Businesses are keeping a careful watch on an ominous movement being led by North Cowichan Coun. Christopher Justice, who is proposing what amounts to a moratorium on development in the municipality.
It’s not yet clear how extensive the limit on development would be or for how long it would be in place if North Cowichan councillors go along with Justice’s proposal.
The rookie councillor introduced his motion in mid-December and while his focus seems to have been on the Quamichan watershed and his desire to see staff refuse to consider developments until the process of reviewing the Official Community Plan is complete, there are legitimate fears that a moratorium could be far-reaching.
Business people are concerned but the broader community should also get involved.
This issue is about residential and commercial development, but it’s also very much about jobs, housing and quality of life.
Coun. Tek Manhas, who has emerged as the only voice of business on this council, sounded the alarms when Justice’s notice of motion was presented.
“The word is already out there that North Cowichan is closed for business,” Manhas warned. “Do we want to deal with the legal challenges to this motion if we were to pass it?”
Manhas added it doesn’t make sense to deny anyone from applying for a development permit.
Also a newcomer to council, Manhas is right to worry about how long any shutdown of development would last. The process of reviewing an official community plan can be tedious and time consuming, as North Cowichan learned the last time this work was done.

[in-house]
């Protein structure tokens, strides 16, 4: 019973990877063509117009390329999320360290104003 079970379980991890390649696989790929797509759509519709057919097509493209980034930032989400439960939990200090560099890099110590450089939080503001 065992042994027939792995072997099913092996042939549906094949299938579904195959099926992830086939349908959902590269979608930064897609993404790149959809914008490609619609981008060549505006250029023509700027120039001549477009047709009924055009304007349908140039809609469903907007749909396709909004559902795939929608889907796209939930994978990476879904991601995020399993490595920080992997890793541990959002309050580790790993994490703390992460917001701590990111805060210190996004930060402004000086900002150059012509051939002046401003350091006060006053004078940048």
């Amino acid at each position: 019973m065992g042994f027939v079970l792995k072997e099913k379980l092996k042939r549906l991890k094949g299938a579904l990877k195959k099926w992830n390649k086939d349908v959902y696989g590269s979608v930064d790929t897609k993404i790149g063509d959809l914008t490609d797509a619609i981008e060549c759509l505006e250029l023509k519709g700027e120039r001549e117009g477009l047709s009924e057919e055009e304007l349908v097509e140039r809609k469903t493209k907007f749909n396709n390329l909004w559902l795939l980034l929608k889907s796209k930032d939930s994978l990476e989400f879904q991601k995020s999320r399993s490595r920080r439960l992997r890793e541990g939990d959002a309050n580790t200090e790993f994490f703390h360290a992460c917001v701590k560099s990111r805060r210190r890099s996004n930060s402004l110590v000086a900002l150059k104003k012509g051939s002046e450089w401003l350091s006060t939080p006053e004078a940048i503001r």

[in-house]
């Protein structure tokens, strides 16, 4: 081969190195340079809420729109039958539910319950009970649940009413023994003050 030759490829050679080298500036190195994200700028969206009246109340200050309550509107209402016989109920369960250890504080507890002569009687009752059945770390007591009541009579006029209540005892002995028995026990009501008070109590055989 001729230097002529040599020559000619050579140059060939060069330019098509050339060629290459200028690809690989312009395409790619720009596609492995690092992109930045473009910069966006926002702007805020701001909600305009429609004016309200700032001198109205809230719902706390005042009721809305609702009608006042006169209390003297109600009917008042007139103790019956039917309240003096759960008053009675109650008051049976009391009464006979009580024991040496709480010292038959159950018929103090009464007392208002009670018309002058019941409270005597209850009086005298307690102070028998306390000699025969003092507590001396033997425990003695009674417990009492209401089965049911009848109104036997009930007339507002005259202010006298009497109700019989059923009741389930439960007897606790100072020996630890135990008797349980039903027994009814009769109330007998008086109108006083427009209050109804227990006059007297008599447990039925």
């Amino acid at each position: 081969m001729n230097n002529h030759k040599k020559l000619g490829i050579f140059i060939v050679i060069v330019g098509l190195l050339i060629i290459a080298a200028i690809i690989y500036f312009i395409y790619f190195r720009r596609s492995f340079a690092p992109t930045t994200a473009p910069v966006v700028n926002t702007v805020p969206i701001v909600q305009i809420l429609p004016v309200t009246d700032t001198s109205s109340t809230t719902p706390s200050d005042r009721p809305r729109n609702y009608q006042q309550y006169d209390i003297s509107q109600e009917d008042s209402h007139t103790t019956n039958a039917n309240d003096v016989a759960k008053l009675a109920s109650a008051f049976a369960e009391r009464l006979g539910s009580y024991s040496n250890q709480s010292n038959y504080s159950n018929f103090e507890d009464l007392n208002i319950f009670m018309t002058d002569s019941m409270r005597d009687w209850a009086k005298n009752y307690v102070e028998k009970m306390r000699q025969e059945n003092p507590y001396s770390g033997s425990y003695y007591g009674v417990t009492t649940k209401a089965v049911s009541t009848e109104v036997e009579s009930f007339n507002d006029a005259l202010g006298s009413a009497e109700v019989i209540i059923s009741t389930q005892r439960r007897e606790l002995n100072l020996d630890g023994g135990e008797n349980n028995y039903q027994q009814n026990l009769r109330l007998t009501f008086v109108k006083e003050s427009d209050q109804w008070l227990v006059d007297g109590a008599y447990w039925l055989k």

Coun. Debra Toporowski’s assertion that Justice’s motion would be an interim measure is optimistic but dangerous.
Uncertainty is perilous. Investors need to know their project will be completed on time and on budget. Trades people in the Valley need to know they’ll have work for the foreseeable future; if not they’re looking for greener pastures, taking young families with them.
Veteran councillor Kate Marsh has decided development is “a privilege, not a right” but she does make a good point in suggesting full public discussions on the issue needs to take place throughout the OCP review process.
And that’s where it behooves business people to step up and help council and the community understand the importance of sensible and appropriate development and the benefits that follow.
The motion will be discussed at the next regular meeting of council on Jan. 15.
Mayor Al Siebring says municipal staff are expected to have a report on the issue ready for that important meeting, adding placing a moratorium on development in the Quamichan watershed area without public input might not be a good idea.
“That area includes all kinds of lands,” he said.
“These kind of decisions might have unintended consequences, so we need a report from staff before we can decide on this motion.”
In a letter to the Citizen, K. Tennert stressed the importance of public input.
“The families and businesses that live in and support the Cowichan Valley need to know that their voices are heard and that decisions made by council are not done without proper consultation and have the best interests of all parties affected in mind.
“The prospect of seeing more businesses closed, more people out of work and unable to support their families and companies being forced to take their business elsewhere is not something I care to see in the future.”